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Nieuws 6 dec 2022

Waiting for the Sun - Eengemaakt octrooigerecht met 2 maanden uitgesteld

--Dit artikel is alleen in het Engels beschikbaar-- The president and chair of the Unified Patent Court (UPC) announced on 5 December that their roadmap has changed. The Sunrise Period was originally slated to commence on 1 January 2023, but a new starting date of 1 March 2023 is now envisioned.

Roadmap delayed by two months

Previously, the UPC announced its intention to, subject to the long-awaited German deposit, open its doors on 1 April 2023, which would mean that the Sunrise Period would start together with the new year of 2023. Visible progress was made, for instance through the appointment of judges. However, the start of the Sunrise Period is now postponed for two months. The additional time is useful to allow future users to further prepare themselves.


Strong authentication requires strong preparation

To access the UPC’s dedicated Case Management System (CMS) and to sign documents, users will need strong authentication. For this, there is a need for two factors in the form of both a client authentication (physical object) and a qualified electronic signature (eIDAS-compliant digital certificate). The requirements of the UPC are so strict that the list of commercial vendors is rather limited, and accordingly there are reports of parties not being able to equip themselves. The delay accommodates these parties.

The UPC does report that all other preparatory work is on track, so no further delay is expected beyond 1 June 2023. They mention that the functionalities of the CMS have been positively tested. From our end, NLO has also successfully tested and verified its access to the CMS

The UPC announcement can be found here

Quick Summary of the Unitary Patent system

Current system: presently, under the European Patent Convention (EPC), a granted European Patent must be validated in individual member states. Practically speaking, this involves costs for every chosen jurisdiction - and these costs scale with the number of member states selected. Because each resulting patent is a national patent, its fate is independent. This means that for each jurisdiction, the local patent can remain in force or be invalidated.

Unitary Patent (UP) and Unified Patent Court (UPC) system: with a Unitary Patent (UP), all participating states are instead covered by a single patent (national validations can then still be used to separately cover any non-participating states). The centralised procedure can represent a cost saving when broad coverage is sought. This also means that the fate of the patent will now be the same in all participating states: it is in fact a single, unitary patent. To deal with such new patent spanning several independent territories, a new international court was created, known as the Unified Patent Court (UPC). Eventually, this new court will have exclusive competence not only over UPs, but also over all European Patents (EPs) granted by EPO. As an advantage, an injunction won at the UPC can be enforced across all participating states, obviating the need to seek an injunction in every individual jurisdiction. This mirror has two faces, because a successful revocation action could similarly lead to a loss of patent protection in multiple countries.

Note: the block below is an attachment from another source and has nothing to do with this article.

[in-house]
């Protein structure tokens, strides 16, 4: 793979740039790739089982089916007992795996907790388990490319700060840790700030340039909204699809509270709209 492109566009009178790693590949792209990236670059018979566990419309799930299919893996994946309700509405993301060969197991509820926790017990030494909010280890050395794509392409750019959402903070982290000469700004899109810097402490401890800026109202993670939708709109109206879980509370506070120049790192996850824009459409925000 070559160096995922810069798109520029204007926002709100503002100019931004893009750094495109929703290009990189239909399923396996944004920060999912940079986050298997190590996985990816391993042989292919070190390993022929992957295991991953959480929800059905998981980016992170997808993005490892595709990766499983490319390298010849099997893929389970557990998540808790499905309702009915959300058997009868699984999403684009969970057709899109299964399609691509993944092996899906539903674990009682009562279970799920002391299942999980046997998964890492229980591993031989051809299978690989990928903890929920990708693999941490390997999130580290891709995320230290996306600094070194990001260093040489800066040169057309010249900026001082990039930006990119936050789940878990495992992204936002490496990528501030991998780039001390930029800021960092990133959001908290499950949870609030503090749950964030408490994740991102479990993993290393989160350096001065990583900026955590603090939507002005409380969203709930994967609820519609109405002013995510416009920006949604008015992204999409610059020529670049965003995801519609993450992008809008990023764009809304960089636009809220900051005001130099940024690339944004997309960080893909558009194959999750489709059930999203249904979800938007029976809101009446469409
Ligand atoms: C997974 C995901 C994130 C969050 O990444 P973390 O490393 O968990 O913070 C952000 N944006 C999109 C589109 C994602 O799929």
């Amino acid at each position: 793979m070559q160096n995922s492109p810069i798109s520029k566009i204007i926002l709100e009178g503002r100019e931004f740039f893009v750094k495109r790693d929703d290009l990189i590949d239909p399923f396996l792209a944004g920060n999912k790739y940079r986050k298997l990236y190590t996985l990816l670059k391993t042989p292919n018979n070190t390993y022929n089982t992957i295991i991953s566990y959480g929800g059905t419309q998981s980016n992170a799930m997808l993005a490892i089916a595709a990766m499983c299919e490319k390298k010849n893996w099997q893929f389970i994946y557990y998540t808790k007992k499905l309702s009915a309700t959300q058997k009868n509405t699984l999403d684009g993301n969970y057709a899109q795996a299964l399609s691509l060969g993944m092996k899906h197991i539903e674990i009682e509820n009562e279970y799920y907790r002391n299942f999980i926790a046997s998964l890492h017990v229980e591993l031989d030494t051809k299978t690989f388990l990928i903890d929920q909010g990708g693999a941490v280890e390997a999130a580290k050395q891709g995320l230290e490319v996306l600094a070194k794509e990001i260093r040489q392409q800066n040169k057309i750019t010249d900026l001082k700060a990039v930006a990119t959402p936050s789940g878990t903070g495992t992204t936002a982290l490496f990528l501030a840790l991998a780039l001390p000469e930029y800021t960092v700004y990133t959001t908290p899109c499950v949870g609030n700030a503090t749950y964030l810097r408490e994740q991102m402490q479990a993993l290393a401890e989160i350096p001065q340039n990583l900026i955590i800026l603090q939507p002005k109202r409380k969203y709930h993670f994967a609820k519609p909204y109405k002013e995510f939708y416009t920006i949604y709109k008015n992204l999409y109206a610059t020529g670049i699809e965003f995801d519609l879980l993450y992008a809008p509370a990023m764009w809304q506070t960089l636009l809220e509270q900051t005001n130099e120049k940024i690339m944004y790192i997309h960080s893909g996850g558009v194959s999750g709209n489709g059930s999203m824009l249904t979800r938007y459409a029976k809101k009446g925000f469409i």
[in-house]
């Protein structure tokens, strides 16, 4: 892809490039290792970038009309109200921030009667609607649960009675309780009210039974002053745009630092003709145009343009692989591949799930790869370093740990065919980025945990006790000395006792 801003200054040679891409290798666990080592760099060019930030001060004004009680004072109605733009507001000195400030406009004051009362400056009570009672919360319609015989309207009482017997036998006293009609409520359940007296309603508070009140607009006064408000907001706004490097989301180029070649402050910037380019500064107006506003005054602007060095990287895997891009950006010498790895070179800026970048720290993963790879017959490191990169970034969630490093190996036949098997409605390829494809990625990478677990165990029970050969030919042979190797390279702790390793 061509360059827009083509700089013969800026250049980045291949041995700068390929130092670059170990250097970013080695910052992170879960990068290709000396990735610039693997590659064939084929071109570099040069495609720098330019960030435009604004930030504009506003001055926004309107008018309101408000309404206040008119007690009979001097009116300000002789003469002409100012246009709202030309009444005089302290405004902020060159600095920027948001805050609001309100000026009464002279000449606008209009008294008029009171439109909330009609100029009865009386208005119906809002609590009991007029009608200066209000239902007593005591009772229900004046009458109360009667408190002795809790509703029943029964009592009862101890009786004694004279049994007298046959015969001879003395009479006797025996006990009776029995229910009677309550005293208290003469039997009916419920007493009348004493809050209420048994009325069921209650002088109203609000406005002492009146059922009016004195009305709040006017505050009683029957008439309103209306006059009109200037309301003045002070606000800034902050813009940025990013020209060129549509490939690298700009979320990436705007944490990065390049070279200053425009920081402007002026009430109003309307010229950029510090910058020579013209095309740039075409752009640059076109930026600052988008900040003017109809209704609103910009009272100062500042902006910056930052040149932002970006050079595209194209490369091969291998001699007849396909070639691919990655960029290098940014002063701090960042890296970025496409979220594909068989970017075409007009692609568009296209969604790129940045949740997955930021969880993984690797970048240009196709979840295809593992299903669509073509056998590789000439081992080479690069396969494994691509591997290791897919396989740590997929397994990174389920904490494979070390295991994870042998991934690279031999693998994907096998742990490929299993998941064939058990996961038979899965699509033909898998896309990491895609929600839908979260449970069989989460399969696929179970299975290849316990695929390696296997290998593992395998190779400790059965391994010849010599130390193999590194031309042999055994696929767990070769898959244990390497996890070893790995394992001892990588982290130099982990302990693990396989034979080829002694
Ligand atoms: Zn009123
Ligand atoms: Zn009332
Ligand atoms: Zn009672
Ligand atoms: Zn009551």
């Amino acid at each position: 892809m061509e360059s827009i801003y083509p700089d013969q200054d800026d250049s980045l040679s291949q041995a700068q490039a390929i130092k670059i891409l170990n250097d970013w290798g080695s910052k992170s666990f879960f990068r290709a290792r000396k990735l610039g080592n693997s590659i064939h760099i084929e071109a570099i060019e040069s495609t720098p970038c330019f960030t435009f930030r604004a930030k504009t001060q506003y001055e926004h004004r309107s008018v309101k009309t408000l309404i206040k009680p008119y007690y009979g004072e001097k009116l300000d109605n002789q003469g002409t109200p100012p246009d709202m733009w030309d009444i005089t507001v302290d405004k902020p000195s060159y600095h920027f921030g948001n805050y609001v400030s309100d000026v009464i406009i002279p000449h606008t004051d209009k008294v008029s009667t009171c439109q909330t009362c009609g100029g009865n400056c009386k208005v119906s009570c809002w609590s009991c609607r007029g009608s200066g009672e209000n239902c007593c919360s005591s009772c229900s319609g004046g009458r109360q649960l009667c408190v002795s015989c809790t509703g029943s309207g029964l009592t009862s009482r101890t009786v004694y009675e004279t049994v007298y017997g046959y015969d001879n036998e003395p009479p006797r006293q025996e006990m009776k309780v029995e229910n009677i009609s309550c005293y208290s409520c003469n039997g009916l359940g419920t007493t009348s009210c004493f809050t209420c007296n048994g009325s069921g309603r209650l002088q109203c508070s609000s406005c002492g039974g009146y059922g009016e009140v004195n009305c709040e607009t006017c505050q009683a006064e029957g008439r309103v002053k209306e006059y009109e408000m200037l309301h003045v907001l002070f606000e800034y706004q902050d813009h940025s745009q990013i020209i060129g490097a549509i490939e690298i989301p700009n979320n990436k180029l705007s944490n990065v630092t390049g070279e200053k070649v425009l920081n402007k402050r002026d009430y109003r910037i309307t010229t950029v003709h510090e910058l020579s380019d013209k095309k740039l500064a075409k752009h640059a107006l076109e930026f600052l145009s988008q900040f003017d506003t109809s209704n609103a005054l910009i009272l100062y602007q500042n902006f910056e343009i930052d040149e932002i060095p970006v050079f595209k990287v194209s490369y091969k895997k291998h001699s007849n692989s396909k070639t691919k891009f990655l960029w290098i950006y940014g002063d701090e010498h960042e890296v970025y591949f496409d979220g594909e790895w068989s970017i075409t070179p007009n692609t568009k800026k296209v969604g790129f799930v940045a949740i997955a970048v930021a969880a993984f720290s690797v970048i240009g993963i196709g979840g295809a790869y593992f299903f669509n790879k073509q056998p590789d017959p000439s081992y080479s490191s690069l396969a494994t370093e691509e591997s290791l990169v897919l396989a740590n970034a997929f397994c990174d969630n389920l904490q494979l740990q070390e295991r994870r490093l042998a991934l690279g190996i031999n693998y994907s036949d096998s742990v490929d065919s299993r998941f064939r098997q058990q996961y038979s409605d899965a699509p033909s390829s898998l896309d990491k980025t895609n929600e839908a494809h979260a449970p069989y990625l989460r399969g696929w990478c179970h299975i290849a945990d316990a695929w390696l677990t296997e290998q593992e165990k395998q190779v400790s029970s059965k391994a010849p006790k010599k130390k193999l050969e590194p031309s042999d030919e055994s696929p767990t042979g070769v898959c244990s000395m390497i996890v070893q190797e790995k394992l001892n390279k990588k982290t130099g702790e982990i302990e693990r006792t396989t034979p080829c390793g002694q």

How to prepare

It is important to determine a strategy for your IP. If you do not make a choice, your existing patents may potentially be locked within the competence of the new and untested Unified Patent Court. While this may be your intention, it may also not be to your advantage – and when a third party initiates an action against one of your patents at the UPC, this means that the choice of jurisdiction has been made for you by your competitor. Similarly, a national action initiated by a third party could tie your case up in a national court.

Such scenarios can be avoided by prior planning. As soon as the Sunrise period starts, it will be possible to register your intention to opt-out of the system for your existing granted EP patents. Additionally, starting on 1 January 2023, it will become possible to file an early request for unitary effect at the EPO, as well as a request for a delay in granting your European Patent. These measures can help to ensure a smooth entry of an IP portfolio into the UP(C) system.

As always, the decision on whether to participate in the new system, and the extent to which you do so, depends on several considerations. Your advisors at NLO are closely monitoring the Unitary Patent developments. To get the best advice for your situation, we recommend that you discuss your strategic options with your contact person at NLO.

NLO Experts on Unitary Patent

Contact our experts
Our colleagues Paul Clarkson, Rolf Suurmond, Aleksandra Zwolinska, Marta Alvarez Guede and Stijn van Dongen, follow the recent developments on the Unitary Patent closely. Please contact them for any specific questions on the current status.